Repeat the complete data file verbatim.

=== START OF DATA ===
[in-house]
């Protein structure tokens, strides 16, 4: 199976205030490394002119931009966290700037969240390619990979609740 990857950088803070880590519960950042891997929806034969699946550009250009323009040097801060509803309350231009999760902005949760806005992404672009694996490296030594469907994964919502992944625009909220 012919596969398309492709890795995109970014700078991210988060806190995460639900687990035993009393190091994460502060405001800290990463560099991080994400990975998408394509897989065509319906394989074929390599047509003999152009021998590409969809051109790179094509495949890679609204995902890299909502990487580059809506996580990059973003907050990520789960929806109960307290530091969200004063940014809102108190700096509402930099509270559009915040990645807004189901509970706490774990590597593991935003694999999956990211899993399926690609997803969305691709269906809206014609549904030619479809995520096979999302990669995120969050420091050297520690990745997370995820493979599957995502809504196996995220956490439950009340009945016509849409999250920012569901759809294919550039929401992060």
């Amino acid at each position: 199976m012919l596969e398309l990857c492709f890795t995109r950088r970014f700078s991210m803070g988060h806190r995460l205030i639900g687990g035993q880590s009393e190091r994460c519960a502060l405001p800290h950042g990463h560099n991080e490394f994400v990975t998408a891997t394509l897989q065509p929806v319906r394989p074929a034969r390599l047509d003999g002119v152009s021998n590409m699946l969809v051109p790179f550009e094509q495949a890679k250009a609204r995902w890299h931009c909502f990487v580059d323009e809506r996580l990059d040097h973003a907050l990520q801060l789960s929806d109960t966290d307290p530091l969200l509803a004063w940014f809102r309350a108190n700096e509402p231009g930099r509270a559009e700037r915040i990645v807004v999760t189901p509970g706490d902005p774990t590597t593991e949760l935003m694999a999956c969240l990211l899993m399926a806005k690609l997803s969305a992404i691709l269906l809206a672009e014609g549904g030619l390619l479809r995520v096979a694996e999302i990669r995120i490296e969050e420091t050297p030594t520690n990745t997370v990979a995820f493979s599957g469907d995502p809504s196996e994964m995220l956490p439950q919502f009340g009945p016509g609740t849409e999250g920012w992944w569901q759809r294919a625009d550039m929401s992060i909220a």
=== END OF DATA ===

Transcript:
[in-house]
């Protein structure tokens, strides 16, 4: 199976205030490394002119931009966290700037969240390619990979609740 990857950088803070880590519960950042891997929806034969699946550009250009323009040097801060509803309350231009999760902005949760806005992404672009694996490296030594469907994964919502992944625009909220 012919596969398309492709890795995109970014700078991210988060806190995460639900687990035993009393190091994460502060405001800290990463560099991080994400990975998408394509897989065509319906394989074929390599047509003999152009021998590409969809051109790179094509495949890679609204995902890299909502990487580059809506996580990059973003907050990520789960929806109960307290530091969200004063940014809102108190700096509402930099509270559009915040990645807004189901509970706490774990590597593991935003694999999956990211899993399926690609997803969305691709269906809206014609549904030619479809995520096979999302990669995120969050420091050297520690990745997370995820493979599957995502809504196996995220956490439950009340009945016509849409999250920012569901759809294919550039929401992060």
């Amino acid at each position: 199976m012919l596969e398309l990857c492709f890795t995109r950088r970014f700078s991210m803070g988060h806190r995460l205030i639900g687990g035993q880590s009393e190091r994460c519960a502060l405001p800290h950042g990463h560099n991080e490394f994400v990975t998408a891997t394509l897989q065509p929806v319906r394989p074929a034969r390599l047509d003999g002119v152009s021998n590409m699946l969809v051109p790179f550009e094509q495949a890679k250009a609204r995902w890299h931009c909502f990487v580059d323009e809506r996580l990059d040097h973003a907050l990520q801060l789960s929806d109960t966290d307290p530091l969200l509803a004063w940014f809102r309350a108190n700096e509402p231009g930099r509270a559009e700037r915040i990645v807004v999760t189901p509970g706490d902005p774990t590597t593991e949760l935003m694999a999956c969240l990211l899993m399926a806005k690609l997803s969305a992404i691709l269906l809206a672009e014609g549904g030619l390619l479809r995520v096979a694996e999302i990669r995120i490296e969050e420091t050297p030594t520690n990745t997370v990979a995820f493979s599957g469907d995502p809504s196996e994964m995220l956490p439950q919502f009340g009945p016509g609740t849409e999250g920012w992944w569901q759809r294919a625009d550039m929401s992060i909220a």